David Bourget (Western Ontario)
David Chalmers (ANU, NYU)
Rafael De Clercq
Jack Alan Reynolds
Learn more about PhilPapers
Linguistics and Philosophy 29 (1):91 - 134 (2006)
We present a general theory of scope and binding in which both crossover and superiority violations are ruled out by one key assumption: that natural language expressions are normally evaluated (processed) from left to right. Our theory is an extension of Shan’s (2002) account of multiple-wh questions, combining continuations (Barker, 2002) and dynamic type-shifting. Like other continuation-based analyses, but unlike most other treatments of crossover or superiority, our analysis is directly compositional (in the sense of, e.g., Jacobson, 1999). In particular, it does not postulate a level of Logical Form or any other representation distinct from surface syntax. One advantage of using continuations is that they are the standard tool for modeling order-of-evaluation in programming languages. This provides us with a natural and independently motivated characterization of what it means to evaluate expressions from left to right. We give a combinatory categorial grammar that models the syntax and the semantics of quantifier scope and wh-question formation. It allows quantificational binding but not crossover, in-situ wh but not superiority violations. In addition, the analysis automatically accounts for a variety of sentence types involving binding in the presence of pied piping, including reconstruction cases such as Whose criticism of hisi mother did each personi resent?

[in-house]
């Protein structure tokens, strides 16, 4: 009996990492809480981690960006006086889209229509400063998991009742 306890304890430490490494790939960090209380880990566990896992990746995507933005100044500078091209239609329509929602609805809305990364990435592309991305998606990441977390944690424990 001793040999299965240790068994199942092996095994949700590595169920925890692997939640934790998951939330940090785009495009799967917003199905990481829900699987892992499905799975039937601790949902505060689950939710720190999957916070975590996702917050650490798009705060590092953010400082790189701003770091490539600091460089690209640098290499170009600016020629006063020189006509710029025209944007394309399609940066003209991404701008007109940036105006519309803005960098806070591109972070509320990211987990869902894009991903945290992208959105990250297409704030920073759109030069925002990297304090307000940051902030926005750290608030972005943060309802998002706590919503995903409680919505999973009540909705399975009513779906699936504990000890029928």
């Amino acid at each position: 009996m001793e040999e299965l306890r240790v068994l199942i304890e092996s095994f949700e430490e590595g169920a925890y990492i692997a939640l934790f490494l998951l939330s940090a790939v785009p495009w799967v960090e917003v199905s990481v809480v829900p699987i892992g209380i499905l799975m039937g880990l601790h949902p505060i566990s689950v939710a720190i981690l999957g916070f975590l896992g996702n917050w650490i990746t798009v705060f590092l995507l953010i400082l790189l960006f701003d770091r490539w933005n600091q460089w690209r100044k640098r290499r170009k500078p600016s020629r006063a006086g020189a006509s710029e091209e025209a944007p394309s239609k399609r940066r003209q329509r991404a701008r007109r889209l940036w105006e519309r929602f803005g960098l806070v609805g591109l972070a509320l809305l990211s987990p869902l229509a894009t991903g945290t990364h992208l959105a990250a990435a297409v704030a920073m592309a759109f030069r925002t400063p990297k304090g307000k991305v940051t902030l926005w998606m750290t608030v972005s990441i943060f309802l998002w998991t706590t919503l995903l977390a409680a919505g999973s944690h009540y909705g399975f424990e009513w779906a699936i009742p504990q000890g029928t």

|Keywords||No keywords specified (fix it)|
|Categories||categorize this paper)|
Setup an account with your affiliations in order to access resources via your University's proxy server
Configure custom proxy (use this if your affiliation does not provide a proxy)
|Through your library|
References found in this work BETA
No references found.
Citations of this work BETA
No citations found.
Similar books and articles
Chris Barker (2007). Parasitic Scope. Linguistics and Philosophy 30 (4):407-444.
Chris Barker (2005). Remark on Jacobson 1999: Crossover as a Local Constraint. [REVIEW] Linguistics and Philosophy 28 (4):447 - 472.
W. Kip Viscusi & Harrell Chesson (1999). Hopes and Fears: The Conflicting Effects of Risk Ambiguity. Theory and Decision 47 (2):157-184.
Aaron Smuts, Humor. Internet Encyclopedia of Philosophy.
Ash Asudeh (2005). Relational Nouns, Pronouns, and Resumption. Linguistics and Philosophy 28 (4):375 - 446.
Gennaro Chierchia (1995). Dynamics of Meaning: Anaphora, Presupposition, and the Theory of Grammar. University of Chicago Press.
Chris Barker & Chung-chieh Shan (2006). Types as Graphs: Continuations in Type Logical Grammar. [REVIEW] Journal of Logic, Language and Information 15 (4):331-370.
Added to index2009-01-28
Total downloads7 ( #182,838 of 1,098,129 )
Recent downloads (6 months)3 ( #112,729 of 1,098,129 )
How can I increase my downloads?